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Rome is always described as a palimpsest of history from antiquity to yesterday. The Eternal City is is layer upon layer of history so it is important to remember that no matter what is in front of you, there is always something else under your feet.
The best way to experience Ancient Rome is to start from the beginning by heading to the Roman Forum, walking your way through what is left of the original capital of the Roman Empire, and climbing the Colosseum. A stroll through the Forum and Imperiali Fora will give you a great visual idea of what Rome once looked like, but that is only a tiny fraction of what once was Rome. Walk out of the forum and into the city and you will stumble across ancient history on every corner in places as obvious as Largo Argentina and Mausoleum of Augustus, or slightly more subtle. Walking through the labyrinth of Castel Sant'Angelo gives a great idea of the monumental importance of both Emperor Hadrian and Roman imperial-era tombs. If you are here in the summer, both the Colosseum and Castel Sant'Angelo are open for evening visits.
One of the best ways to truly experience Ancient Rome is to explore the subterranean levels under churches such as the Basilica of San Clemente and Basilica of San Nicola in Carcere, which rest atop ancient insulae and temples, Citta dell'Aqua, an imperial age house under a modern cinema), and Cripta Balbi, a former Renaissance palazzo and now museum/archaeological archaeological site.
Finding and understanding Ancient Rome is not difficult, but can be enhanced with a little help. Guide books like Georgina Masson's The Companion Guide to Rome and souvenir stand favorite Rome Then & Now (charmingly kitch book with overlays) provide great history, stories and help to envision the ancient city. In addition, a tour guide can help Ancient Rome come alive- some of Rome's most erudite are Context and Roma Sotterranea.
By all means, the best way you can think of to experience Ancient Rome is simply to walk the streets where daily life in Imperial times took place.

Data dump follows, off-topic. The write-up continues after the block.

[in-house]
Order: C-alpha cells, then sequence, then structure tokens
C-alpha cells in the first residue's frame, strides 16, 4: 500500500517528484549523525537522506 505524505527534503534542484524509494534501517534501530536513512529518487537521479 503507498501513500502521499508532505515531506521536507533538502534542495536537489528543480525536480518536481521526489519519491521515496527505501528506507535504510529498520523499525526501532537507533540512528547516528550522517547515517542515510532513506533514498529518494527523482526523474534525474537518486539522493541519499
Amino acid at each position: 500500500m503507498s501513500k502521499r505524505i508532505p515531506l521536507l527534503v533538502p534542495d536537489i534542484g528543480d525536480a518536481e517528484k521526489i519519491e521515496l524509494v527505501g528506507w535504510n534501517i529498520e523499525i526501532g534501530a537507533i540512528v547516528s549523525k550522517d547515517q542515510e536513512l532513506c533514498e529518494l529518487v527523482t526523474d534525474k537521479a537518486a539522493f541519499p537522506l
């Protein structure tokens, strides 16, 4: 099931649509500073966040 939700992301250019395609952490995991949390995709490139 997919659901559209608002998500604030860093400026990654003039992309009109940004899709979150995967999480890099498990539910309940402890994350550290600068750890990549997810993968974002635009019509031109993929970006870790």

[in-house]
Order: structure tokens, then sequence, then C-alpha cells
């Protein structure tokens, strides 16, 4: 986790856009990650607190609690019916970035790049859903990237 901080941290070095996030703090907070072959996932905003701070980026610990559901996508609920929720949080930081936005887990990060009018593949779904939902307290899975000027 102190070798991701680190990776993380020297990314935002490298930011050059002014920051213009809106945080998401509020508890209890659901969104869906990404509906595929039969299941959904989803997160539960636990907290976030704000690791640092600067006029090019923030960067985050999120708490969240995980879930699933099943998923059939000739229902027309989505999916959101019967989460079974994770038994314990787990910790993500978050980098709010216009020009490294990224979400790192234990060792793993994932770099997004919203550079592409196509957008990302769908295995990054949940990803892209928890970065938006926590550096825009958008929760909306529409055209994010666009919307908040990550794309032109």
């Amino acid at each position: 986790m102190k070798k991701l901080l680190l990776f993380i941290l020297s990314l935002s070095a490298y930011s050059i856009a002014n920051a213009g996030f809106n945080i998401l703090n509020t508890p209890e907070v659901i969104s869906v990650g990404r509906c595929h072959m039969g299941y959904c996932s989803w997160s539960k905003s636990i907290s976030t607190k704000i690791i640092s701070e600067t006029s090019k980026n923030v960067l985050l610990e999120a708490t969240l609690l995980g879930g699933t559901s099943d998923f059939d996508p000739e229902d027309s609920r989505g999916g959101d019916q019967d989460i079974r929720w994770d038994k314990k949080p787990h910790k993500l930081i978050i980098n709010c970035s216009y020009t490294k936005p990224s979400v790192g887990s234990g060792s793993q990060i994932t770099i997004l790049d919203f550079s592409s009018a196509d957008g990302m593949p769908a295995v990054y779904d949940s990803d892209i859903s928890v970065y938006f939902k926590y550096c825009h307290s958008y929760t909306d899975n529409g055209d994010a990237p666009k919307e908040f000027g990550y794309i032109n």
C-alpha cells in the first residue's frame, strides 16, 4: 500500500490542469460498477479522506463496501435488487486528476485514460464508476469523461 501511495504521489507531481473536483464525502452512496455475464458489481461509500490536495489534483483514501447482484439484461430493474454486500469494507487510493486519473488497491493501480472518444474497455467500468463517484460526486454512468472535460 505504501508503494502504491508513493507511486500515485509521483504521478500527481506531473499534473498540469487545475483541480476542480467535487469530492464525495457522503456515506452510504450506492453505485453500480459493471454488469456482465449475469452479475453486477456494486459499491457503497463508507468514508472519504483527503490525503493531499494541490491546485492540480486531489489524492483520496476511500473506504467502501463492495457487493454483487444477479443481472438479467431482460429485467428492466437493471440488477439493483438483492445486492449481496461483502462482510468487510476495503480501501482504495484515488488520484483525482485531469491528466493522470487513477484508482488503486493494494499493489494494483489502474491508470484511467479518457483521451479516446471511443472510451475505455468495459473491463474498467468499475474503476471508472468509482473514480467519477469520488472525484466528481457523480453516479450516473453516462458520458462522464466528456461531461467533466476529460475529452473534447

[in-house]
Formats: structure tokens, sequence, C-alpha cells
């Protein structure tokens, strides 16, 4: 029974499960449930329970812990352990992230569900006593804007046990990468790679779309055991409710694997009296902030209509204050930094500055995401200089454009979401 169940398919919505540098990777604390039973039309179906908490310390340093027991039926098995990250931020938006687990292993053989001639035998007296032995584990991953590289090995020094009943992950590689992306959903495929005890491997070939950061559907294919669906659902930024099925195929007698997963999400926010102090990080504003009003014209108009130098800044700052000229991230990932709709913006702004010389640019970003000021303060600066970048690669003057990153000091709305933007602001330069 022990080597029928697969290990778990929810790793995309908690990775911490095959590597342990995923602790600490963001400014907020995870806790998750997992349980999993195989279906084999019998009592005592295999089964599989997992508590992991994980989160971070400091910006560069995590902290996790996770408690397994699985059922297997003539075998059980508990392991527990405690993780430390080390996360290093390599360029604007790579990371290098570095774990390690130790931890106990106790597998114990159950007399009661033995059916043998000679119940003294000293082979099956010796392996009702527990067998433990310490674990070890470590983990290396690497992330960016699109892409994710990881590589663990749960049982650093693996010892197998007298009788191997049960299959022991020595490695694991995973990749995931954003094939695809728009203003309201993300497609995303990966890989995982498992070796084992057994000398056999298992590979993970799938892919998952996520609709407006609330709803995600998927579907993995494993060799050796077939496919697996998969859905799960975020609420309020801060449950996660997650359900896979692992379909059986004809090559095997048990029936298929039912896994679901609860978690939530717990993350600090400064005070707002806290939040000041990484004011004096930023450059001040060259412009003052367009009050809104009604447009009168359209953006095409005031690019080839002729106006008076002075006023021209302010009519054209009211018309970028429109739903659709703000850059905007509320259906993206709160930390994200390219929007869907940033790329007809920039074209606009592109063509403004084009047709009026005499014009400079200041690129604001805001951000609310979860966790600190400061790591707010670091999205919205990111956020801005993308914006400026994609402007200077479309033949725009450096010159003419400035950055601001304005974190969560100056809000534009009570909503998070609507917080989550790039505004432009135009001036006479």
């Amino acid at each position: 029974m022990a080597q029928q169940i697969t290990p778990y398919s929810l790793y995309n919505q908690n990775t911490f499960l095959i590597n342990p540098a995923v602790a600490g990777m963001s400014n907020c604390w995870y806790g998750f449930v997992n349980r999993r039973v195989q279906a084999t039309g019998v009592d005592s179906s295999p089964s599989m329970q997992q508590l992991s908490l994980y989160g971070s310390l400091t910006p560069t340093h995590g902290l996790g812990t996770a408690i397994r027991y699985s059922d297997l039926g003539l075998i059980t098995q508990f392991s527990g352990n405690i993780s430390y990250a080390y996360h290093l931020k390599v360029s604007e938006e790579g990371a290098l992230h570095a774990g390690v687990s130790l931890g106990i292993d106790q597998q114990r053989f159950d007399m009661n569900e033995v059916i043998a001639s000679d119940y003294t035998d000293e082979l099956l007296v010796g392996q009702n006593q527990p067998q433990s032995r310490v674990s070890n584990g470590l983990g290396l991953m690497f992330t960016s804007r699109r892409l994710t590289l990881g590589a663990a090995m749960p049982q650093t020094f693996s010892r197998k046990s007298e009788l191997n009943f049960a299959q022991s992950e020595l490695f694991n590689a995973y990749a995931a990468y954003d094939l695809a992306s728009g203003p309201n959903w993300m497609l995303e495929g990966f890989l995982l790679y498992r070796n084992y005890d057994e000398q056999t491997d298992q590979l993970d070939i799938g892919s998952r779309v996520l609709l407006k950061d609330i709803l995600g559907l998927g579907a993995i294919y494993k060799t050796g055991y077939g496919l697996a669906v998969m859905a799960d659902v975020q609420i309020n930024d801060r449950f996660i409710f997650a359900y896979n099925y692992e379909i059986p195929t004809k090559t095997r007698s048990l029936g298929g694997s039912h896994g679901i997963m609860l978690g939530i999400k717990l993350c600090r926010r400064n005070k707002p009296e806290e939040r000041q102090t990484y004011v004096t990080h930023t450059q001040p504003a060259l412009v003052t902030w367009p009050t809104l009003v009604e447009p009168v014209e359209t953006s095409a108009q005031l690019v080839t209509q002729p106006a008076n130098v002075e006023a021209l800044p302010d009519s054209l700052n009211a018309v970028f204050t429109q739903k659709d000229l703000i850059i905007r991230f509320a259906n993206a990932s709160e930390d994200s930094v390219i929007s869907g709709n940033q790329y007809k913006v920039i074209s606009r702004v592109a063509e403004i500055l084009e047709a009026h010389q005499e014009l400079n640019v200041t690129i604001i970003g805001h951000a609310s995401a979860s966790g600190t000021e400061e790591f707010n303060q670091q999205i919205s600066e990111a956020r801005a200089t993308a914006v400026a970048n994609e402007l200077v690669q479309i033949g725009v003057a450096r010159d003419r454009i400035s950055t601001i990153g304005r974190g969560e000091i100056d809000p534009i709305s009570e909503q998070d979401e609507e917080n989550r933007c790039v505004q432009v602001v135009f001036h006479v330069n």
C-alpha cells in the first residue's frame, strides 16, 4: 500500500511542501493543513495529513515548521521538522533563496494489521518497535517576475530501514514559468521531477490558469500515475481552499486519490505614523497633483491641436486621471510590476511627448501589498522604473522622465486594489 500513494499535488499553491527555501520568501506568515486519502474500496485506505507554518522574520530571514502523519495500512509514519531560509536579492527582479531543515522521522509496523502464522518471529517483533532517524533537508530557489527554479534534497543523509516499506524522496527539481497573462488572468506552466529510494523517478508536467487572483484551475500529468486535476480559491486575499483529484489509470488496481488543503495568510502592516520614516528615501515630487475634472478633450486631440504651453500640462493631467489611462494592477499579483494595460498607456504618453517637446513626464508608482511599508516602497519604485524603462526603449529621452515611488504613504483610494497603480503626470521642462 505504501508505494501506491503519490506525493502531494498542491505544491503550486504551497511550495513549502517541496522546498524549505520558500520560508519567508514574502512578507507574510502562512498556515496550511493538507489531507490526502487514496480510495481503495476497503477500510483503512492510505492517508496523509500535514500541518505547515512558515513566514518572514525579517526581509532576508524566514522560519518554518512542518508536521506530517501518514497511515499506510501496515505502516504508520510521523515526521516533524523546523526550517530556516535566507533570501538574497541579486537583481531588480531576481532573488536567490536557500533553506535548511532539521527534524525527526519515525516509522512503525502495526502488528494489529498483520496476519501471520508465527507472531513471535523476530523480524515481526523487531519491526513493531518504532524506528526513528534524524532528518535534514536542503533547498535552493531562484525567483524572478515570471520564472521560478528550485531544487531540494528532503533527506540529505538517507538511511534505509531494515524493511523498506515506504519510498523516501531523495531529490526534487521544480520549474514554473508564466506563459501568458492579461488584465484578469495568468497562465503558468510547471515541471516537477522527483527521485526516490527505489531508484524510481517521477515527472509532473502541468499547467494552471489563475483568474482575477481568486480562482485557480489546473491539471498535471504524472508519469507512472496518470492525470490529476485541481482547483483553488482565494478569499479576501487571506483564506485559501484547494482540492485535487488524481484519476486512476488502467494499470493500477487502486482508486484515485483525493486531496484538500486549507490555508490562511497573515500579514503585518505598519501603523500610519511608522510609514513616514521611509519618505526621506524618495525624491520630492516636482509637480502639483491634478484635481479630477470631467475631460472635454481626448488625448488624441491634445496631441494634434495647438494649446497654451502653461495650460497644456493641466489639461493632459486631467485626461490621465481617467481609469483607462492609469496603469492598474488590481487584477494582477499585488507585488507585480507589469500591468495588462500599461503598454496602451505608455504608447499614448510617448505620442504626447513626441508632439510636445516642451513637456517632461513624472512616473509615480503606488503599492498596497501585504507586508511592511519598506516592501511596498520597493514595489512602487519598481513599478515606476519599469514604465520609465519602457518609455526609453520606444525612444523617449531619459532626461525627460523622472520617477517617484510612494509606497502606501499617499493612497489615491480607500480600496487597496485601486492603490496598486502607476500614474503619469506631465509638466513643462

Every day tourists from all over the world walk along the famed Fori Imperiali, ancient road connecting Piazza Venezia with the Colosseum, probably the most photographed attraction in the Eternal City. But how many of them stop and think about what those columns, fora, arches and sanctuaries actually meant back in the day?
Walk along the majestic ancient road, hire a tour guide, better if from Rome, if you want those insights only locals can give you, because even though thousands of years have gone past, Romans are still very much proud of their imperial past, and if you are still in doubt, enter the Foro Romano just beyond Titus Arch, and you will see that they still bring flowers where Julius Ceasar was cremated.
Passing by the columns and the arches of the different fora, you will see where the Senate was, where the public courts were set, where prominent figures such as Cicero used to give their speeches and from where, as a matter of fact, Emperors promoted their policies and informed their citizens, in a sort of primordial propaganda effort.
Of course life in Ancient Rome was not always so serious, in fact, just beside the places where politics was discussed lies the mighty Colosseum, symbol of Roman triviality and taste of horror. Going a bit further though, on the way towards the Circus Maximus, built to host horse races and naval battles for which the whole arena was filled with water from the Tevere river, you can have a glimpse also on another kind of ancient leisure activity, the very much adored spa and beauty center of majestic Baths of Caracalla.